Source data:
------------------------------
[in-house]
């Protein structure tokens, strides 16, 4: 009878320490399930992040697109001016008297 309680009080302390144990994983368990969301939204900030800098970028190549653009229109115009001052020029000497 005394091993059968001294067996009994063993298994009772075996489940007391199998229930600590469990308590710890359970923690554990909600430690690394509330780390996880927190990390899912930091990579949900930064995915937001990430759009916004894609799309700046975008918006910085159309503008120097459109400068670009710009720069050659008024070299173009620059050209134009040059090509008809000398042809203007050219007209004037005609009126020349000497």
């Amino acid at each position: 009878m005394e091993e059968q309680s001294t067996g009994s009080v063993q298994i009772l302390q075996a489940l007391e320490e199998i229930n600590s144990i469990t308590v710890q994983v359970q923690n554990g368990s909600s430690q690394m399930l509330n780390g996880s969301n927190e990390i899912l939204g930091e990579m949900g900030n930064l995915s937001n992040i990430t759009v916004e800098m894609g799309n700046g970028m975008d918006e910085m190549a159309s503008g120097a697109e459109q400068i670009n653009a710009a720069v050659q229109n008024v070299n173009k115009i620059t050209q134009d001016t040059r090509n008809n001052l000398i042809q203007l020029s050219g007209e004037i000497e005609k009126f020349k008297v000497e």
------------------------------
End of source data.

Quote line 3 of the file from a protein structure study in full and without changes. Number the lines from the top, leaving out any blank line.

């Amino acid at each position: 009878m005394e091993e059968q309680s001294t067996g009994s009080v063993q298994i009772l302390q075996a489940l007391e320490e199998i229930n600590s144990i469990t308590v710890q994983v359970q923690n554990g368990s909600s430690q690394m399930l509330n780390g996880s969301n927190e990390i899912l939204g930091e990579m949900g900030n930064l995915s937001n992040i990430t759009v916004e800098m894609g799309n700046g970028m975008d918006e910085m190549a159309s503008g120097a697109e459109q400068i670009n653009a710009a720069v050659q229109n008024v070299n173009k115009i620059t050209q134009d001016t040059r090509n008809n001052l000398i042809q203007l020029s050219g007209e004037i000497e005609k009126f020349k008297v000497e």